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WSU Cougars Football

Coach Jeff Phelps gives Washington State a true technician on the defensive line

UPDATED: Sat., Aug. 5, 2017, 8:58 p.m.

WSU defensive line coach Jeff Phelps was part of Minnesota’s 17-12 Holiday Bowl win against the Cougars last December. Now he’s an aide in Pullman. (Tyler Tjomsland / The Spokesman-Review)
WSU defensive line coach Jeff Phelps was part of Minnesota’s 17-12 Holiday Bowl win against the Cougars last December. Now he’s an aide in Pullman. (Tyler Tjomsland / The Spokesman-Review)

LEWISTON – Jeff Phelps has plenty of indelible memories from the last bowl game he coached in. The first-year Washington State aide watched his legion of defensive line maulers drop the quarterback three times for 28 yards. They held a potent run game to 39 yards on 23 carries. The opponent crossed the goal line just once.

It wouldn’t be so wise of Phelps to crow about those feats around his new colleagues, though.

The quarterback that Phelps’ D-line decimated? That would be Luke Falk. The tailbacks Minnesota stymied? Those would be Jamal Morrow, James Williams and Gerard Wicks. And the prolific offense the Golden Gophers held in check for the better part of four quarters? Of course, it was that of Mike Leach’s Cougars.

Phelps has taken a few barbs from his fellow assistants about the 2016 Holiday Bowl – a 17-12 win for Minnesota. He’s just careful not to return them.

“I hear about it all the time,” Phelps said earlier in the week. “I catch it all the time, but the good thing is, now that is truly last year, so we don’t have to worry about it anymore.”

Leach did comb through all 13 of Minnesota’s games – the Holiday Bowl was in there, too – before offering Phelps a position to coach the defensive line in Pullman. What popped out to WSU’s head coach during that deep study?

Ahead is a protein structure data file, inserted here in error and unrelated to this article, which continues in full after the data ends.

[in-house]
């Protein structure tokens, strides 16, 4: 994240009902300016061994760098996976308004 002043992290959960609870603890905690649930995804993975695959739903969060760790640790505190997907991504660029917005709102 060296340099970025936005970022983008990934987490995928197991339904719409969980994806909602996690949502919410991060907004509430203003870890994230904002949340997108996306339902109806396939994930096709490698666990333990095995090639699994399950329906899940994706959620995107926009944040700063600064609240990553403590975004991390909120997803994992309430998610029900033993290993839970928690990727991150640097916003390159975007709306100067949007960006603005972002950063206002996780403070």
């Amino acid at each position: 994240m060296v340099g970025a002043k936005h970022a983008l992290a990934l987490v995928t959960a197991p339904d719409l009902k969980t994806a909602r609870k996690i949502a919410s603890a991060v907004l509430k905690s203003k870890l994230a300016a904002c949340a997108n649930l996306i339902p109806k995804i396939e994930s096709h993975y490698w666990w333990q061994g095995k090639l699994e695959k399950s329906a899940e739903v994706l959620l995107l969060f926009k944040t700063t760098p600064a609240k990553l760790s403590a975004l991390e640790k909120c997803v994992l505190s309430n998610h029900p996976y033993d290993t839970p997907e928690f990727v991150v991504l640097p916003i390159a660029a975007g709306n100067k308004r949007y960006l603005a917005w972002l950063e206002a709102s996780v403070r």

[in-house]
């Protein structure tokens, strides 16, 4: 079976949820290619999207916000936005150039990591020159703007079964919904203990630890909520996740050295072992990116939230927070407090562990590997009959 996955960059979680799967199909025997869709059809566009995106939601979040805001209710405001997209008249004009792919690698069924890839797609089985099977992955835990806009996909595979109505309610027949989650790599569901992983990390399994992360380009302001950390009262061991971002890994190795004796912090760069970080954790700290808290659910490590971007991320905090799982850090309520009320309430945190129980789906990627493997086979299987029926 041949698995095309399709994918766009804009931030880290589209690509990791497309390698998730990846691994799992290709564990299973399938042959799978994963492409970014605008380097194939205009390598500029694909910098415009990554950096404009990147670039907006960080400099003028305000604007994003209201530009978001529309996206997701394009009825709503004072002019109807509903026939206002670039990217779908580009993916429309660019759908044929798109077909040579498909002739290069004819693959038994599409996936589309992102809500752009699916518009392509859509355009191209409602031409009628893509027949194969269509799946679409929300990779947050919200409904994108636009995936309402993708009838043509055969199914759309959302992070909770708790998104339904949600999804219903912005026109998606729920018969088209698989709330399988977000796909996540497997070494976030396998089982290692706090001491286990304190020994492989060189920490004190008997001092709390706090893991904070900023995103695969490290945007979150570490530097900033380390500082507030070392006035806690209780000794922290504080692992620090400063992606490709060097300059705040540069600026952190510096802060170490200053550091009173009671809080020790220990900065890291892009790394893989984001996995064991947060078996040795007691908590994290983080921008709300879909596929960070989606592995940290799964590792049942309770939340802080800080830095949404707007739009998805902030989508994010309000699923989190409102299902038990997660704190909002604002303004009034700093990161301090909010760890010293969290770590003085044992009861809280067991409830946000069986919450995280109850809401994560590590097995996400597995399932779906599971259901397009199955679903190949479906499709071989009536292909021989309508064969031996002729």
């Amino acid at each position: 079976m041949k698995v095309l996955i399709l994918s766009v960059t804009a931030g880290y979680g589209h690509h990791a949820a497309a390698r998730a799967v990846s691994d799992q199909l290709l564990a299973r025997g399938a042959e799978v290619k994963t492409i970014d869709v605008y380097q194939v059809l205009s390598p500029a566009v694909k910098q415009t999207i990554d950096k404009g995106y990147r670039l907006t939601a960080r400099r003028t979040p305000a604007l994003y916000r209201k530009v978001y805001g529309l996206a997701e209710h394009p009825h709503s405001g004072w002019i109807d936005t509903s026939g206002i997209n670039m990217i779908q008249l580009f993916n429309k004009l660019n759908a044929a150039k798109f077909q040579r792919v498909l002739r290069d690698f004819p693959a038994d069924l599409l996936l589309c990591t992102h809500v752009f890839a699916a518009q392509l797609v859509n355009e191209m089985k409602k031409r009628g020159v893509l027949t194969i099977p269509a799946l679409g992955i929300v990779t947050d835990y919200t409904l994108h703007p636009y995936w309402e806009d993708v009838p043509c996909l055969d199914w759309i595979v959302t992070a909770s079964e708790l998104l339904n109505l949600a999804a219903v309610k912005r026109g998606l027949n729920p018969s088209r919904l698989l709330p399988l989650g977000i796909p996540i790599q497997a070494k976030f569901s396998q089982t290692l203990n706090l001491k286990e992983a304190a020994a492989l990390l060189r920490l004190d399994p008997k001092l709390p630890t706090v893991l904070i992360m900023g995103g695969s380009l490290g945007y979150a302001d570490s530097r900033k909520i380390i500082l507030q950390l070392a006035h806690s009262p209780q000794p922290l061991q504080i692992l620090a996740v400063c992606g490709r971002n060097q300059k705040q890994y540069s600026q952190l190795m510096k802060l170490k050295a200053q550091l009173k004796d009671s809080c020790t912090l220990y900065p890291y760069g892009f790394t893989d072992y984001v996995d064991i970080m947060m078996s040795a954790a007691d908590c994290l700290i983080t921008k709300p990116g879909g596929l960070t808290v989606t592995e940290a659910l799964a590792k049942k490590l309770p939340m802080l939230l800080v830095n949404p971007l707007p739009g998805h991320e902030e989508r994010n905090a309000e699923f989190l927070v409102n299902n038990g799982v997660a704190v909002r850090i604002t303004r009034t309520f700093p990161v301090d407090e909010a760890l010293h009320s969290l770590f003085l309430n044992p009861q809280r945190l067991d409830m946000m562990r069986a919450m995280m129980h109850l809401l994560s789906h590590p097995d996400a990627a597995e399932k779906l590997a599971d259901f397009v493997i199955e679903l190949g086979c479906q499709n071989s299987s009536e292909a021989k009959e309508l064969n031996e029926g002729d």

“Very stable, very steady, very smart guy,” Leach said. “Really smart. And then … he’s a real good X and O’er. And I think just his knowledge of the game has rubbed off on those guys and they’ve done some real good things technically. I think we’ve improved technically for sure.”

Leach was also impressed by Phelps’ ability to elevate the players that didn’t necessarily jump off the page with natural talent. He made a good D-line a great one.

“The position that jumped out virtually every game was their D-line,” Leach said. “And I thought their D-line did a fantastic job all season long, and I don’t think they had overwhelming defensive line talent, but then I thought they were the strongest position of the team.”

Phelps replaces Joe Salave’a, the burly, beloved ex-WSU assistant who fortified the Cougars’ recruiting presence in American Samoa before taking the D-line job at Oregon.

For all the good that Salave’a did in his five years at WSU, the Cougars ranked just 10th in the Pac-12 last year in total sacks (20). So Phelps aims to install a strategy heavily based around the pass rush.

“We changed up a little bit of things, try to get a little more penetration,” he said. “We’ve obviously got to get more pass-rush, get more penetration and pressure on the quarterback, so that’s kind of been a key thing that we’ve talked about through the spring, through the summer, leading up into the fall.”

Defensive end Hercules Mata’afa says Phelps has brought a “Midwest style” to Pullman. No wonder, that’s where he traces his football roots. Before Minnesota, Phelps spent time at Northern Illinois, Ball State (Muncie, Indiana) and DePauw University (Greencastle, Indiana).

“I’m working on rips more,” Mata’afa said. “I’m working on different steps as well.”

WSU outside linebackers coach Roy Manning spoke of Phelps as someone who can diagnose problems right as he’s seeing them. That’s a rare trait, by the way.

“He’s the man,” Manning said. “Very, very cerebral guy, man. Very cerebral, very much a technician. It’s the saying, he can see the golf swing. He sees it as it’s happening. He sees what the problem is right as it’s happening and that’s something not every coach is able to do.”



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